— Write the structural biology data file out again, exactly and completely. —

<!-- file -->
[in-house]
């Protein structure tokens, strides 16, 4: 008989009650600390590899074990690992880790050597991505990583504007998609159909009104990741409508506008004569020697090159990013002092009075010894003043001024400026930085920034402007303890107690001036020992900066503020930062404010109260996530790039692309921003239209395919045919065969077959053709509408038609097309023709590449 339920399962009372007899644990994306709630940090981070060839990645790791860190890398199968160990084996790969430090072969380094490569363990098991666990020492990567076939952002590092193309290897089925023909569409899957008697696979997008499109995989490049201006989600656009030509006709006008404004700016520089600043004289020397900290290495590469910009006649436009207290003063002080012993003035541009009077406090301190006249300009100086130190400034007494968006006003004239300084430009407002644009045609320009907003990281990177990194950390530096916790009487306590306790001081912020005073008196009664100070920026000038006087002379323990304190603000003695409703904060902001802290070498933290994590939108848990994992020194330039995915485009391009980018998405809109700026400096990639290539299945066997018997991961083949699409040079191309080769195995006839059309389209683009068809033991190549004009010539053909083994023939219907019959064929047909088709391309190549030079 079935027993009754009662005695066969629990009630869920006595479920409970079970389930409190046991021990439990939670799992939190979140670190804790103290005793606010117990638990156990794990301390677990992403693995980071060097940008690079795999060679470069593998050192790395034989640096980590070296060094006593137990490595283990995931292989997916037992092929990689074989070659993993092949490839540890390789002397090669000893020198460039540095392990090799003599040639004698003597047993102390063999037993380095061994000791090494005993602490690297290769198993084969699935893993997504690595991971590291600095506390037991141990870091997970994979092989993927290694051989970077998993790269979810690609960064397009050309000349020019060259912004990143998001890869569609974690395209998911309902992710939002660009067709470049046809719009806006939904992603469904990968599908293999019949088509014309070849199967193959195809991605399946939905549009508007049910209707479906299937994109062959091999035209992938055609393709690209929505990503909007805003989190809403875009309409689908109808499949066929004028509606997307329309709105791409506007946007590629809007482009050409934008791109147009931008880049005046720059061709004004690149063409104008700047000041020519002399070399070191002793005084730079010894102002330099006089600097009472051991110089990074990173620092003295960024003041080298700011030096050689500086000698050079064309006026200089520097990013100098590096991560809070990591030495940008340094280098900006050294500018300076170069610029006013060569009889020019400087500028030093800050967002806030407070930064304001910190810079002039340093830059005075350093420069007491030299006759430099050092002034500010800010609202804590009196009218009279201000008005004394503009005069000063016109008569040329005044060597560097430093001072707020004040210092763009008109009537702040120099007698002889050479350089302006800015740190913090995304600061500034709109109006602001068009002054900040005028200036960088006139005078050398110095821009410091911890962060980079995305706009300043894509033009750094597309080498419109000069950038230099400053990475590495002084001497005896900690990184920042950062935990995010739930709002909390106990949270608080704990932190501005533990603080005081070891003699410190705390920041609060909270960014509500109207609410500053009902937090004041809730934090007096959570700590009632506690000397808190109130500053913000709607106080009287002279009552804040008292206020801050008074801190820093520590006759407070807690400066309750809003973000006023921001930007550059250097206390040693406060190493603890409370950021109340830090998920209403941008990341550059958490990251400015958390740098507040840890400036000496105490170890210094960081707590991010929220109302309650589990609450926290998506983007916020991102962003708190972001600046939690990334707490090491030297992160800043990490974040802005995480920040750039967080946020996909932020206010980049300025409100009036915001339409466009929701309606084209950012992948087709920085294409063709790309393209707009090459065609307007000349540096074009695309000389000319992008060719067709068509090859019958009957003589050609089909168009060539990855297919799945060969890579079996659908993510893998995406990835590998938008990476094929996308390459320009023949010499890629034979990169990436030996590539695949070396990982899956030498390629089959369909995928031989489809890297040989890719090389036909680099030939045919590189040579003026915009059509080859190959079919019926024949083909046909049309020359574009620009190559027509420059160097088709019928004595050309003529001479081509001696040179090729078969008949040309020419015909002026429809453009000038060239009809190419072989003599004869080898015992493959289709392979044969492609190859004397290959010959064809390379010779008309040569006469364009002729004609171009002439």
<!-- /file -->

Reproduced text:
[in-house]
């Protein structure tokens, strides 16, 4: 008989009650600390590899074990690992880790050597991505990583504007998609159909009104990741409508506008004569020697090159990013002092009075010894003043001024400026930085920034402007303890107690001036020992900066503020930062404010109260996530790039692309921003239209395919045919065969077959053709509408038609097309023709590449 339920399962009372007899644990994306709630940090981070060839990645790791860190890398199968160990084996790969430090072969380094490569363990098991666990020492990567076939952002590092193309290897089925023909569409899957008697696979997008499109995989490049201006989600656009030509006709006008404004700016520089600043004289020397900290290495590469910009006649436009207290003063002080012993003035541009009077406090301190006249300009100086130190400034007494968006006003004239300084430009407002644009045609320009907003990281990177990194950390530096916790009487306590306790001081912020005073008196009664100070920026000038006087002379323990304190603000003695409703904060902001802290070498933290994590939108848990994992020194330039995915485009391009980018998405809109700026400096990639290539299945066997018997991961083949699409040079191309080769195995006839059309389209683009068809033991190549004009010539053909083994023939219907019959064929047909088709391309190549030079 079935027993009754009662005695066969629990009630869920006595479920409970079970389930409190046991021990439990939670799992939190979140670190804790103290005793606010117990638990156990794990301390677990992403693995980071060097940008690079795999060679470069593998050192790395034989640096980590070296060094006593137990490595283990995931292989997916037992092929990689074989070659993993092949490839540890390789002397090669000893020198460039540095392990090799003599040639004698003597047993102390063999037993380095061994000791090494005993602490690297290769198993084969699935893993997504690595991971590291600095506390037991141990870091997970994979092989993927290694051989970077998993790269979810690609960064397009050309000349020019060259912004990143998001890869569609974690395209998911309902992710939002660009067709470049046809719009806006939904992603469904990968599908293999019949088509014309070849199967193959195809991605399946939905549009508007049910209707479906299937994109062959091999035209992938055609393709690209929505990503909007805003989190809403875009309409689908109808499949066929004028509606997307329309709105791409506007946007590629809007482009050409934008791109147009931008880049005046720059061709004004690149063409104008700047000041020519002399070399070191002793005084730079010894102002330099006089600097009472051991110089990074990173620092003295960024003041080298700011030096050689500086000698050079064309006026200089520097990013100098590096991560809070990591030495940008340094280098900006050294500018300076170069610029006013060569009889020019400087500028030093800050967002806030407070930064304001910190810079002039340093830059005075350093420069007491030299006759430099050092002034500010800010609202804590009196009218009279201000008005004394503009005069000063016109008569040329005044060597560097430093001072707020004040210092763009008109009537702040120099007698002889050479350089302006800015740190913090995304600061500034709109109006602001068009002054900040005028200036960088006139005078050398110095821009410091911890962060980079995305706009300043894509033009750094597309080498419109000069950038230099400053990475590495002084001497005896900690990184920042950062935990995010739930709002909390106990949270608080704990932190501005533990603080005081070891003699410190705390920041609060909270960014509500109207609410500053009902937090004041809730934090007096959570700590009632506690000397808190109130500053913000709607106080009287002279009552804040008292206020801050008074801190820093520590006759407070807690400066309750809003973000006023921001930007550059250097206390040693406060190493603890409370950021109340830090998920209403941008990341550059958490990251400015958390740098507040840890400036000496105490170890210094960081707590991010929220109302309650589990609450926290998506983007916020991102962003708190972001600046939690990334707490090491030297992160800043990490974040802005995480920040750039967080946020996909932020206010980049300025409100009036915001339409466009929701309606084209950012992948087709920085294409063709790309393209707009090459065609307007000349540096074009695309000389000319992008060719067709068509090859019958009957003589050609089909168009060539990855297919799945060969890579079996659908993510893998995406990835590998938008990476094929996308390459320009023949010499890629034979990169990436030996590539695949070396990982899956030498390629089959369909995928031989489809890297040989890719090389036909680099030939045919590189040579003026915009059509080859190959079919019926024949083909046909049309020359574009620009190559027509420059160097088709019928004595050309003529001479081509001696040179090729078969008949040309020419015909002026429809453009000038060239009809190419072989003599004869080898015992493959289709392979044969492609190859004397290959010959064809390379010779008309040569006469364009002729004609171009002439």